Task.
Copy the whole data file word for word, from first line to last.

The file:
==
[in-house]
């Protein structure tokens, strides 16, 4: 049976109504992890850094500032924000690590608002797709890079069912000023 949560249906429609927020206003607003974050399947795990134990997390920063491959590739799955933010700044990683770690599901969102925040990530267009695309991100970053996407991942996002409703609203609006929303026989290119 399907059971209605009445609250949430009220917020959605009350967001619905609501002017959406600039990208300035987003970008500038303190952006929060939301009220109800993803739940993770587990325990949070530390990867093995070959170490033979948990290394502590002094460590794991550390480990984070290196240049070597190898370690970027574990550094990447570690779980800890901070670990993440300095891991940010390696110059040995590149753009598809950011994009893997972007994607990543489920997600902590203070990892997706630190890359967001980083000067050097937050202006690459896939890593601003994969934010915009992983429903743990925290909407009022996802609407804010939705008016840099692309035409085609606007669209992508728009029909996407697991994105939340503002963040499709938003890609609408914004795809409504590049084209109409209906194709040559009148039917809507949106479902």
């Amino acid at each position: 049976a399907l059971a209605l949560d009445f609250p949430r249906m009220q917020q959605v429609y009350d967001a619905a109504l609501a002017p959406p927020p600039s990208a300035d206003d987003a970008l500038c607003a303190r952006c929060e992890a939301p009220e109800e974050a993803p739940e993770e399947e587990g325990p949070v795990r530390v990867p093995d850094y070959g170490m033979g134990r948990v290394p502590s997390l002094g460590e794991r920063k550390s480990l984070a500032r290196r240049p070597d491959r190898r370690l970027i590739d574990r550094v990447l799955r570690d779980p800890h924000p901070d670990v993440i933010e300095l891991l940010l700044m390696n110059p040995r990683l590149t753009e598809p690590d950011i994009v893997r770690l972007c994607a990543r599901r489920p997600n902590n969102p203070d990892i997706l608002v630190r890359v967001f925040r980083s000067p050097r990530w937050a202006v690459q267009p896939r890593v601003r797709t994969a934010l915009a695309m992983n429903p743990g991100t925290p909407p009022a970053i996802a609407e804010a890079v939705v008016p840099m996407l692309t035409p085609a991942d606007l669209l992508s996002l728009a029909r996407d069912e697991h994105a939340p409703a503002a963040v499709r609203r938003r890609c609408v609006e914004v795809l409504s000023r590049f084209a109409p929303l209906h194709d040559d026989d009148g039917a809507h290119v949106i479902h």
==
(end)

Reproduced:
[in-house]
């Protein structure tokens, strides 16, 4: 049976109504992890850094500032924000690590608002797709890079069912000023 949560249906429609927020206003607003974050399947795990134990997390920063491959590739799955933010700044990683770690599901969102925040990530267009695309991100970053996407991942996002409703609203609006929303026989290119 399907059971209605009445609250949430009220917020959605009350967001619905609501002017959406600039990208300035987003970008500038303190952006929060939301009220109800993803739940993770587990325990949070530390990867093995070959170490033979948990290394502590002094460590794991550390480990984070290196240049070597190898370690970027574990550094990447570690779980800890901070670990993440300095891991940010390696110059040995590149753009598809950011994009893997972007994607990543489920997600902590203070990892997706630190890359967001980083000067050097937050202006690459896939890593601003994969934010915009992983429903743990925290909407009022996802609407804010939705008016840099692309035409085609606007669209992508728009029909996407697991994105939340503002963040499709938003890609609408914004795809409504590049084209109409209906194709040559009148039917809507949106479902």
């Amino acid at each position: 049976a399907l059971a209605l949560d009445f609250p949430r249906m009220q917020q959605v429609y009350d967001a619905a109504l609501a002017p959406p927020p600039s990208a300035d206003d987003a970008l500038c607003a303190r952006c929060e992890a939301p009220e109800e974050a993803p739940e993770e399947e587990g325990p949070v795990r530390v990867p093995d850094y070959g170490m033979g134990r948990v290394p502590s997390l002094g460590e794991r920063k550390s480990l984070a500032r290196r240049p070597d491959r190898r370690l970027i590739d574990r550094v990447l799955r570690d779980p800890h924000p901070d670990v993440i933010e300095l891991l940010l700044m390696n110059p040995r990683l590149t753009e598809p690590d950011i994009v893997r770690l972007c994607a990543r599901r489920p997600n902590n969102p203070d990892i997706l608002v630190r890359v967001f925040r980083s000067p050097r990530w937050a202006v690459q267009p896939r890593v601003r797709t994969a934010l915009a695309m992983n429903p743990g991100t925290p909407p009022a970053i996802a609407e804010a890079v939705v008016p840099m996407l692309t035409p085609a991942d606007l669209l992508s996002l728009a029909r996407d069912e697991h994105a939340p409703a503002a963040v499709r609203r938003r890609c609408v609006e914004v795809l409504s000023r590049f084209a109409p929303l209906h194709d040559d026989d009148g039917a809507h290119v949106i479902h």